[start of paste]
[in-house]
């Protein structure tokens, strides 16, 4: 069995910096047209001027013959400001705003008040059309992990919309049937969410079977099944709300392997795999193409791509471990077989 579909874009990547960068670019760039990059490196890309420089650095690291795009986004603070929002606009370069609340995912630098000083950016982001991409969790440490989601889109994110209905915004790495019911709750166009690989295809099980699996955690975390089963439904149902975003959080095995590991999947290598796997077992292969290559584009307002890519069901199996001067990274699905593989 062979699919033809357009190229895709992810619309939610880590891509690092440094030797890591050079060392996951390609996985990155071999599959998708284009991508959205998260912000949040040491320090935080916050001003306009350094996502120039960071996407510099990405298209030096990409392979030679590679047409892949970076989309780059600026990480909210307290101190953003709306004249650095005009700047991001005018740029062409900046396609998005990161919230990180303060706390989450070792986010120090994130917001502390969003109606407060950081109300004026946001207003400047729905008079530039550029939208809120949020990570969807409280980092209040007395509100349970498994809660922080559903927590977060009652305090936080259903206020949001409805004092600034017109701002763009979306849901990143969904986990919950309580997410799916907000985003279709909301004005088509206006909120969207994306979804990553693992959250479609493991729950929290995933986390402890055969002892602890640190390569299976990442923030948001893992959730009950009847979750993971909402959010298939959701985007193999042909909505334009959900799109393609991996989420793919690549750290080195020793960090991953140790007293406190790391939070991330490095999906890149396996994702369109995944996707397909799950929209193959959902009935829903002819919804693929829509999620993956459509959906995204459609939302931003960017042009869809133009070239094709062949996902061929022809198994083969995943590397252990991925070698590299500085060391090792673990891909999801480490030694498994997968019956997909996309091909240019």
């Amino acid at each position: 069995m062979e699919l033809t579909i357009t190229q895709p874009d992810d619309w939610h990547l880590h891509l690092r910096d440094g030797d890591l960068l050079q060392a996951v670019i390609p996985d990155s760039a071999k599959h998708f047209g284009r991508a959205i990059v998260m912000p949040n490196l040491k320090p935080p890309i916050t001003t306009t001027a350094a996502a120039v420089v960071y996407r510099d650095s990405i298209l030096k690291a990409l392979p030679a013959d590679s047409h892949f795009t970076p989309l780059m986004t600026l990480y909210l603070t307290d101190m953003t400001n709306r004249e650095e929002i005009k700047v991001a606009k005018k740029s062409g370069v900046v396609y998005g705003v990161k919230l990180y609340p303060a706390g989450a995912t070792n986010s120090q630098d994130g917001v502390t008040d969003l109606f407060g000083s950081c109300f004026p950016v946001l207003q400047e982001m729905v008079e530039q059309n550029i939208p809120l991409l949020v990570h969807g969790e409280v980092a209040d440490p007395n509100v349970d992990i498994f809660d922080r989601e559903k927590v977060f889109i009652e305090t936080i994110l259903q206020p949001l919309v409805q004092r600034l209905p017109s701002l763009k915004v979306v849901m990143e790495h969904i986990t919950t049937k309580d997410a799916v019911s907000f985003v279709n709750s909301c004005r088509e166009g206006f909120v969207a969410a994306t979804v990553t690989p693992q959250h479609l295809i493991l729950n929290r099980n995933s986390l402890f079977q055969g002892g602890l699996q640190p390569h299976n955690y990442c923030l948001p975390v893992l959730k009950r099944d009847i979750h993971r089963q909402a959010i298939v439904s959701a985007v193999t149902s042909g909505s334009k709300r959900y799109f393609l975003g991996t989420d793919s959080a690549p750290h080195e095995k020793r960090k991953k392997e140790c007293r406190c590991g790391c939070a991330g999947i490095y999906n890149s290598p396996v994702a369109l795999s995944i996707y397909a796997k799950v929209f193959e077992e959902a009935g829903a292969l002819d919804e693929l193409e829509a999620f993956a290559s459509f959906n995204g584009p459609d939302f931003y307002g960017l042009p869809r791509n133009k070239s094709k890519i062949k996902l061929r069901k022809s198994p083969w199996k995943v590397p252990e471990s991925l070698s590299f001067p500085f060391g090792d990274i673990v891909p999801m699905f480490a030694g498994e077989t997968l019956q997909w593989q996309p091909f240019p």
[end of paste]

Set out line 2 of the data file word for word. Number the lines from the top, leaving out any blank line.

């Protein structure tokens, strides 16, 4: 069995910096047209001027013959400001705003008040059309992990919309049937969410079977099944709300392997795999193409791509471990077989 579909874009990547960068670019760039990059490196890309420089650095690291795009986004603070929002606009370069609340995912630098000083950016982001991409969790440490989601889109994110209905915004790495019911709750166009690989295809099980699996955690975390089963439904149902975003959080095995590991999947290598796997077992292969290559584009307002890519069901199996001067990274699905593989 062979699919033809357009190229895709992810619309939610880590891509690092440094030797890591050079060392996951390609996985990155071999599959998708284009991508959205998260912000949040040491320090935080916050001003306009350094996502120039960071996407510099990405298209030096990409392979030679590679047409892949970076989309780059600026990480909210307290101190953003709306004249650095005009700047991001005018740029062409900046396609998005990161919230990180303060706390989450070792986010120090994130917001502390969003109606407060950081109300004026946001207003400047729905008079530039550029939208809120949020990570969807409280980092209040007395509100349970498994809660922080559903927590977060009652305090936080259903206020949001409805004092600034017109701002763009979306849901990143969904986990919950309580997410799916907000985003279709909301004005088509206006909120969207994306979804990553693992959250479609493991729950929290995933986390402890055969002892602890640190390569299976990442923030948001893992959730009950009847979750993971909402959010298939959701985007193999042909909505334009959900799109393609991996989420793919690549750290080195020793960090991953140790007293406190790391939070991330490095999906890149396996994702369109995944996707397909799950929209193959959902009935829903002819919804693929829509999620993956459509959906995204459609939302931003960017042009869809133009070239094709062949996902061929022809198994083969995943590397252990991925070698590299500085060391090792673990891909999801480490030694498994997968019956997909996309091909240019």